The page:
I acquired Capt. Drew-Smythe’s personal production used script full of annotations. Many of these notations are unmistakably John Huston’s. In addition, I acquired a huge production drawn “battle plan” used in choreographing the Bashkai battle scenes.
On completion of filming, cast and crew presented the “Battle Plan” to Capt. Richard (Dickie) Drew-Smythe in recognition of his contribution & friendship during filming.
Cast and crew certainly had a fondness for Capt. Drew-Smythe as evidenced in their personal written & signed comments. Including, for example, John Huston, Sean Connery, Michael Caine, Saeed Jaffrey, Shakira Caine, Gladys Hill & many others.
Did you enjoy seeing my production script & battle plan? Check out my “Your Props” page here to see more of my movie props & relics. And if you’re new to collecting tv & movie memorabilia–Please check out my new guides here, packed with hints and tips!.
I had the greatest pleasure of acquiring this genuine original 1942 bomber jacket. Moreover, it’s a screen worn bomber jacket used in the film classic Catch-22 (1970). Therefore, I was thrilled the previous owner shared his first-hand history. His involvement in the film as a flight engineer/extra in the production was similarly fascinating. His story below.
“I wore the jacket on the set of Catch-22 Outside Guaymas, Mexico. I believe in 1968. A complete Army Airforce base was constructed in the desert. Complete with a 5,000-foot runway. I worked every day wearing a WWII uniform. We never knew when we were being filmed. That is to say, we just went about our business. I was 22 years old and a mechanic at Tallmantz Aviation. We had contracted with Paramount Pictures to furnish the film’s aircraft flight crews for the 16 Mitchell B25s used in the film“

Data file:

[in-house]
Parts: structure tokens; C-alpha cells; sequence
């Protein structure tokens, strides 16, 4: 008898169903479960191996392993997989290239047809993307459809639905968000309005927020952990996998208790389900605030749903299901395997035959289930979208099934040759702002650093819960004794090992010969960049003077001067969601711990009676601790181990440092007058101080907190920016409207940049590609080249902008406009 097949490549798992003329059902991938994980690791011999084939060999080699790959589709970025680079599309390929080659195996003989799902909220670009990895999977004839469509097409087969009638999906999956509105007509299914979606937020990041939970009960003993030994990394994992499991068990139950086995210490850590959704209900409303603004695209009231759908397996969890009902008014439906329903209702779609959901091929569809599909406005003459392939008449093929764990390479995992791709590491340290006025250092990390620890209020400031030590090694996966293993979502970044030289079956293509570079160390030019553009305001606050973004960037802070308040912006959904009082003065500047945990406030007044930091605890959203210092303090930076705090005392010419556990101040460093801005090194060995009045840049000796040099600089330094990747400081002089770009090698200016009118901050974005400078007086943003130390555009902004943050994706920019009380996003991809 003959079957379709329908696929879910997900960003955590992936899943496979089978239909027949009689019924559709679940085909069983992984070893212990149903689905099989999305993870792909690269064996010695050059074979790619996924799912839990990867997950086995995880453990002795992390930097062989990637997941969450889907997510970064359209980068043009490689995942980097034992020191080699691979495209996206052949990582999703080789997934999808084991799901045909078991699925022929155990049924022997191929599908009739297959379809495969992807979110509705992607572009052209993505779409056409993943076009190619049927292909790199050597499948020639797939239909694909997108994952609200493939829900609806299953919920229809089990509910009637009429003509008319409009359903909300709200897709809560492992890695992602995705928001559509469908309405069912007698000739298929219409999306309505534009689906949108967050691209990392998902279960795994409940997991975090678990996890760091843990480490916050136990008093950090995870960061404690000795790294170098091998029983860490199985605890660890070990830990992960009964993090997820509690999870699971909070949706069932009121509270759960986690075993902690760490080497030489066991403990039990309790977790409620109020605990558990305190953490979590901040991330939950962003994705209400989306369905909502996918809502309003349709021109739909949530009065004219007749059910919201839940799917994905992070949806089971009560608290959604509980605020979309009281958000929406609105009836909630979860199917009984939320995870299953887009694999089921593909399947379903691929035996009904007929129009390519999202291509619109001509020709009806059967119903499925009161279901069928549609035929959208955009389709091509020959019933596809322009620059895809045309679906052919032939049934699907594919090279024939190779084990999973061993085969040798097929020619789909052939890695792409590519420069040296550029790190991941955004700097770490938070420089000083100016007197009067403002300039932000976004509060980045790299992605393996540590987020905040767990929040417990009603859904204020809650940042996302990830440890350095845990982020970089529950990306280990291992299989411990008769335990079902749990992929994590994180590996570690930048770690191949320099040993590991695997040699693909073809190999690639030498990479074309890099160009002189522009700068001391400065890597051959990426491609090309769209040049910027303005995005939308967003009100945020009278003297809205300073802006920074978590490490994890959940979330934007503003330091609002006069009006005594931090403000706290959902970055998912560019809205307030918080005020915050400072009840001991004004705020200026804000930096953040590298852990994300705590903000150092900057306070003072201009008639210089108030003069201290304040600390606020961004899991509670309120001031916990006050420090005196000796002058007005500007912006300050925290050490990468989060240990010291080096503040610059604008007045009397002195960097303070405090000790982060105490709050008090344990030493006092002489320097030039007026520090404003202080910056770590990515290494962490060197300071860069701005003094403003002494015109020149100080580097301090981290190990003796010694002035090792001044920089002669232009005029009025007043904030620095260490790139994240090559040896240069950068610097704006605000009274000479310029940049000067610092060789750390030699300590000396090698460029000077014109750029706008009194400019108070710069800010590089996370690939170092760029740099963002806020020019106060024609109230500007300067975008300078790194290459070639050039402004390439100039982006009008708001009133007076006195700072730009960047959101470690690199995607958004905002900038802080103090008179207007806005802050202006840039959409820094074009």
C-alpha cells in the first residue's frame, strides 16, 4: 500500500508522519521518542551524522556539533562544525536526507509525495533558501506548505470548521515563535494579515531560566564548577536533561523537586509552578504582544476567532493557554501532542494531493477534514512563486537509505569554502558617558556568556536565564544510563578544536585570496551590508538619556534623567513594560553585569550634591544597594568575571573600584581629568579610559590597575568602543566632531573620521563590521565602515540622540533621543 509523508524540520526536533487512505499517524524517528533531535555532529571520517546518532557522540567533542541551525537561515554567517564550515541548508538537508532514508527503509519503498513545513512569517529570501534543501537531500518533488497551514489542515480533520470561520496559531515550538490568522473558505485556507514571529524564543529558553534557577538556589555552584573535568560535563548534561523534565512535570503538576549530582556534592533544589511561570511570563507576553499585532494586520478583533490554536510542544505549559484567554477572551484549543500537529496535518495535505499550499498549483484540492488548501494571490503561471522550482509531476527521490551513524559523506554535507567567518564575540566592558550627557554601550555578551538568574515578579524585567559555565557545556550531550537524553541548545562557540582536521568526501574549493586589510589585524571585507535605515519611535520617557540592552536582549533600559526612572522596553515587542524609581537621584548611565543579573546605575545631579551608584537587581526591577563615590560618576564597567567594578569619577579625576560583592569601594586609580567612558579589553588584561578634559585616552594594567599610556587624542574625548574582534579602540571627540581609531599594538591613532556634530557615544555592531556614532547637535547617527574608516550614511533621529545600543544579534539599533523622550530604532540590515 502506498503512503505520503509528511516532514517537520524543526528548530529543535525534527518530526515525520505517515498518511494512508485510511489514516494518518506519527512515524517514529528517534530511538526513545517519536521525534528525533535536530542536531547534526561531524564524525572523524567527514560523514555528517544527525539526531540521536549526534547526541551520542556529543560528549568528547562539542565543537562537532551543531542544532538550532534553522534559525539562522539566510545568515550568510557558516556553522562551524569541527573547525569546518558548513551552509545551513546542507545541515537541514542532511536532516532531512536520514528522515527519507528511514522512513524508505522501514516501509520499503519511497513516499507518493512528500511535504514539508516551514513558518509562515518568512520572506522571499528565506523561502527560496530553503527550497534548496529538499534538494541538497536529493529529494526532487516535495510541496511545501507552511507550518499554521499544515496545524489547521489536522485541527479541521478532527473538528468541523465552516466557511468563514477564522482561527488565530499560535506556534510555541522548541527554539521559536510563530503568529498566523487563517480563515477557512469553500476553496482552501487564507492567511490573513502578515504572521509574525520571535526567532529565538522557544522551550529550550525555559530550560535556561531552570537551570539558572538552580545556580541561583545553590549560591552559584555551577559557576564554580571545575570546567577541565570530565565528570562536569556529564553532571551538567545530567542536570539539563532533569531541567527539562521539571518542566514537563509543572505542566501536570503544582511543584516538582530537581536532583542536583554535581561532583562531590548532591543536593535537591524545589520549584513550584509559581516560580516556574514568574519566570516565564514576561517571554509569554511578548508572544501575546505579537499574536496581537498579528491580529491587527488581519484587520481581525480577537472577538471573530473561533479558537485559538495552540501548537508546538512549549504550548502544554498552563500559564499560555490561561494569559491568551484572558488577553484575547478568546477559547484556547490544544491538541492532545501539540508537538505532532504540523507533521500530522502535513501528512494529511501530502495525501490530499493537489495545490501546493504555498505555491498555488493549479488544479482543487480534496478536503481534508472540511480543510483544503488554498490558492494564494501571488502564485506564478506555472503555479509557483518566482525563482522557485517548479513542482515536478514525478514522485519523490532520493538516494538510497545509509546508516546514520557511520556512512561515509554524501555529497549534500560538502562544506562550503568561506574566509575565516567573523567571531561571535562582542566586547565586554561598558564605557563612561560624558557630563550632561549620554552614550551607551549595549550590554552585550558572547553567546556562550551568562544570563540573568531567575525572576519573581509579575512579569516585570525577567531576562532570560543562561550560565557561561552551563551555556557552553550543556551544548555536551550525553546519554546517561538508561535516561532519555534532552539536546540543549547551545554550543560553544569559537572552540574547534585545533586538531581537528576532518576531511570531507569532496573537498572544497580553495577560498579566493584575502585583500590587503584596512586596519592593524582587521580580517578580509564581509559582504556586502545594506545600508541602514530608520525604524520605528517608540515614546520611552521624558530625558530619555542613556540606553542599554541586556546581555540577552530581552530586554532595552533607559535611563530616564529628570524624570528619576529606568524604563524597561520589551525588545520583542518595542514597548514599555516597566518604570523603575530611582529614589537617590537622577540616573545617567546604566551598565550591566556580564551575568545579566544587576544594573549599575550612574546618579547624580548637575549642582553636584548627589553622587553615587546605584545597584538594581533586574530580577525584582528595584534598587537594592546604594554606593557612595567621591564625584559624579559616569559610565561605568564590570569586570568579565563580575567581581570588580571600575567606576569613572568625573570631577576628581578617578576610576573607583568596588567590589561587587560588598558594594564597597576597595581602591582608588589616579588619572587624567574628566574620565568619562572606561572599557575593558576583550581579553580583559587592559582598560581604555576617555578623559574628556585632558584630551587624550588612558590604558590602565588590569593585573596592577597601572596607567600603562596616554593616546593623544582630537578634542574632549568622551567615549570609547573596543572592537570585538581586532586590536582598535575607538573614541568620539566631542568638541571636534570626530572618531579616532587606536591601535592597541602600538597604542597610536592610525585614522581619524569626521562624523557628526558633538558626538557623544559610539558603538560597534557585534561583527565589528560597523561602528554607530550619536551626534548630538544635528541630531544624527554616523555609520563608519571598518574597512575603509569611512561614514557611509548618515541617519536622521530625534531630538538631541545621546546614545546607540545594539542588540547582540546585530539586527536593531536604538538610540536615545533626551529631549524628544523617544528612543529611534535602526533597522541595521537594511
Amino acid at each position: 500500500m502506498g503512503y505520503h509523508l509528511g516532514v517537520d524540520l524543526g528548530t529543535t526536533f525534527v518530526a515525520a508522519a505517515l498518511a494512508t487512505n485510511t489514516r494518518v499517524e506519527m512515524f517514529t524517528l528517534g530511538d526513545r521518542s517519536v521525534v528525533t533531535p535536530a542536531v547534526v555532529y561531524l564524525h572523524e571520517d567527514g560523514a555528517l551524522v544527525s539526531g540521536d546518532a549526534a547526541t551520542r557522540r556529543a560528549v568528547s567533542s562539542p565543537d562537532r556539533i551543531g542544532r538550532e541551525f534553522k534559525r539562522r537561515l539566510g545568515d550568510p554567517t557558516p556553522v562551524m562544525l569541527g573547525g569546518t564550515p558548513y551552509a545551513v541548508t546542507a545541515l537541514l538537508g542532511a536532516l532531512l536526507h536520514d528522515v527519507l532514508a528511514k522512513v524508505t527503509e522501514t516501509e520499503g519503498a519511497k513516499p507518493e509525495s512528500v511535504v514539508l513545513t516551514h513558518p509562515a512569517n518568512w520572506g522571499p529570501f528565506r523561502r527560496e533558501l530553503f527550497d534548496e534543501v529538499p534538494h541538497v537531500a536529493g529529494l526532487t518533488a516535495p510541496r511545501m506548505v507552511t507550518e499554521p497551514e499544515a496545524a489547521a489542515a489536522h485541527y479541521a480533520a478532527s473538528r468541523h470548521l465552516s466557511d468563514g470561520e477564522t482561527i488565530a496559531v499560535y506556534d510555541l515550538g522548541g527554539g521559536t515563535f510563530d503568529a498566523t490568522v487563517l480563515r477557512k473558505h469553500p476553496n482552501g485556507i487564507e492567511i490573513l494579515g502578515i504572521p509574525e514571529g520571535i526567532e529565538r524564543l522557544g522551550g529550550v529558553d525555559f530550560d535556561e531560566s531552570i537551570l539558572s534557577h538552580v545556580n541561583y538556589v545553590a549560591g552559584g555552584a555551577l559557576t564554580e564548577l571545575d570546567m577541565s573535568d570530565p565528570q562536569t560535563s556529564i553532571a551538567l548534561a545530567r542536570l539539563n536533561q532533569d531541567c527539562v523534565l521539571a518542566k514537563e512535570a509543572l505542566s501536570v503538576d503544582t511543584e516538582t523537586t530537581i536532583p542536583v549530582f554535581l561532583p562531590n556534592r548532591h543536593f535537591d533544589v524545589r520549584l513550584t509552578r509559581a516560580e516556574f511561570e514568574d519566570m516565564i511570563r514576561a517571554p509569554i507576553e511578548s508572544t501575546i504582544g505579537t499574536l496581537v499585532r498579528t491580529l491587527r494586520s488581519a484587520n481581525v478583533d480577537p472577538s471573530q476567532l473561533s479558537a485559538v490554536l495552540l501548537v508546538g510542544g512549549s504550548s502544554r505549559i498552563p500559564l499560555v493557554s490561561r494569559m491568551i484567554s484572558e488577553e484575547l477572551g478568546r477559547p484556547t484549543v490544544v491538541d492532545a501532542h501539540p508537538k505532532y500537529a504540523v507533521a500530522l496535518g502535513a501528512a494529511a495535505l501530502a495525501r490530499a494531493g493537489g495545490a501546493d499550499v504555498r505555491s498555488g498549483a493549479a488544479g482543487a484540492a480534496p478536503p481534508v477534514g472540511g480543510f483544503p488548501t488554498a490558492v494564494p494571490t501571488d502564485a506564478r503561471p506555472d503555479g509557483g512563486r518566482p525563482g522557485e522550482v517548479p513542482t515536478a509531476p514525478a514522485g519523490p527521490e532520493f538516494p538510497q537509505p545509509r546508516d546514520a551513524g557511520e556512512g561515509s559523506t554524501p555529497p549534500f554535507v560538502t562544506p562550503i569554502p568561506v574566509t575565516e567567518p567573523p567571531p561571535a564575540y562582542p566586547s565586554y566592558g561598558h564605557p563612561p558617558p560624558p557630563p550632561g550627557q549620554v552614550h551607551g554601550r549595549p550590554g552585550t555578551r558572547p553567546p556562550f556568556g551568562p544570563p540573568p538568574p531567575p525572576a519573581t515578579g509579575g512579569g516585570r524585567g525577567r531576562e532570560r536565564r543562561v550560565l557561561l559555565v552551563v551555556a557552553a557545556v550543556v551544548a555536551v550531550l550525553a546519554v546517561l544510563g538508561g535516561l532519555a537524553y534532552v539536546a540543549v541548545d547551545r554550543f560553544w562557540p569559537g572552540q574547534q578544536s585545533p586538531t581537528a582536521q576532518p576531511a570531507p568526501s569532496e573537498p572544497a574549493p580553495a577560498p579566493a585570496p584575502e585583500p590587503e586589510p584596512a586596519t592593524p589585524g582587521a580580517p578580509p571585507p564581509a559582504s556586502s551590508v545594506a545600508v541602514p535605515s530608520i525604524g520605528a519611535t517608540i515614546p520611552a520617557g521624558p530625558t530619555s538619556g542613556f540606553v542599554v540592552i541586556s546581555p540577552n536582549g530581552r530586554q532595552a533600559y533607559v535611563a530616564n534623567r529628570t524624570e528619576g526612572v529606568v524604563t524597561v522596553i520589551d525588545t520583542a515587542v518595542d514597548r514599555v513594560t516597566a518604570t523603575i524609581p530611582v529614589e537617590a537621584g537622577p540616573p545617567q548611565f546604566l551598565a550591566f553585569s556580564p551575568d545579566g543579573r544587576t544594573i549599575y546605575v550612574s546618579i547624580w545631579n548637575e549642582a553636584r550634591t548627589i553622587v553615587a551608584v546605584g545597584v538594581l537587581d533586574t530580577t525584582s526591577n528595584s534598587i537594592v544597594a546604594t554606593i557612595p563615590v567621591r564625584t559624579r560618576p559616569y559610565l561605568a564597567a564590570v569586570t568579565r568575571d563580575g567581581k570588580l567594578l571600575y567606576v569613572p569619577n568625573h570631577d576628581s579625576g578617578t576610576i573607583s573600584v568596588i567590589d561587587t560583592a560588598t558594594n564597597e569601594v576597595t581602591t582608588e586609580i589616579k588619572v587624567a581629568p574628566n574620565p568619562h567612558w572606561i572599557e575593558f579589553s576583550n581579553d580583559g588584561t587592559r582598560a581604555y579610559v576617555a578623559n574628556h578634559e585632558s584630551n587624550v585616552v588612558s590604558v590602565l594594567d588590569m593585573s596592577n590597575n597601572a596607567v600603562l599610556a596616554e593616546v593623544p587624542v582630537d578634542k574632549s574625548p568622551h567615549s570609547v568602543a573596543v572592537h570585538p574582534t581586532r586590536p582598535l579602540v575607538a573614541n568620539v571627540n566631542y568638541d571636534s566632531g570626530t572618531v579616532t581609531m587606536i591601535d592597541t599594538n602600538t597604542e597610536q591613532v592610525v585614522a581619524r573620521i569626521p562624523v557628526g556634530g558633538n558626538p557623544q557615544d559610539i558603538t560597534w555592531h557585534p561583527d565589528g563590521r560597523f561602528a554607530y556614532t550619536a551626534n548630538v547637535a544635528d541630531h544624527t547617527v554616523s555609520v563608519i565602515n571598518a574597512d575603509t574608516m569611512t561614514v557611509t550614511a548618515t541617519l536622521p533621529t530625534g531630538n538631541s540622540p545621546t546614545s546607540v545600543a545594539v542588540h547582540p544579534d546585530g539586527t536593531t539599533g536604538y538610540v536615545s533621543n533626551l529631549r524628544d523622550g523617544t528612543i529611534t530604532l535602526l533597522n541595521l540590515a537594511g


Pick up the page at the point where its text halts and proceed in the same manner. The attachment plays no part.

“I flew in most of the scenes during the movie. I was a flight engineer/aircraft mechanic. For example, I was in the bombardier/nose compartment of one of the aircraft in the opening scene. I recall we did three takes. 16 aircraft rolling for takeoff at the same time! The most dangerous and demanding scene shot in the movie.“
He shared some never before published photos he had personally taken on set. Orson Welles and Buck Henry featured in some of his pics.
Did you enjoy seeing my “Catch-22” screen worn Bomber Jacket? Check out my “Your Props” page here to see more of my movie props & relics. If you’re new to collecting tv & movie memorabilia – Check out my new guides hereall packed with hints & tips for the movie memorabilia collector.
M:i-2 Mission:Impossible-2 Press Kit. It looks new! However, it’s now 20 years since M:i-2 Mission: Impossible-2 (2000) opened in cinemas across the United States. The second instalment in the franchise. M:i-2 certainly won at the box office, and as a result, became the highest grossing film of 2000. The film remains director John Woo‘s highest grossing film to date. Showreel Relics is happy to present….
An entire M:i-2 Mission:Impossible-2 Press Kit. In other words, press kit from the film’s Australian cinema release. Stored away for two decades and unused, original and complete! It comprises the original production folder, production notes and in addition, a pristine pack of production stills. All in remarkably good condition!
If you enjoyed seeing this M:i-2 (Mission:Impossible-2) Press Kit, why not check out some of my other production used pieces on my “Yourprops” page. In addition, check out my new guides for movie prop & memorabilia collectors. Packed with hints & tips here!.
Presenting the Ghost Ship (2002) Screen Used Salvage Tug “Arctic Warrior“. I have always loved this film. Above all, it has one of the most effective horror film intro sequences in modern cinema. I was, as a result, excited at the prospect of owning this piece. Aware the previous owner had it sitting in his yard was concerning. However, firstly, I can’t abide seeing amazing pieces like this just left to rot away. Second, I figured how bad could it be? I gravely underestimated its poor condition.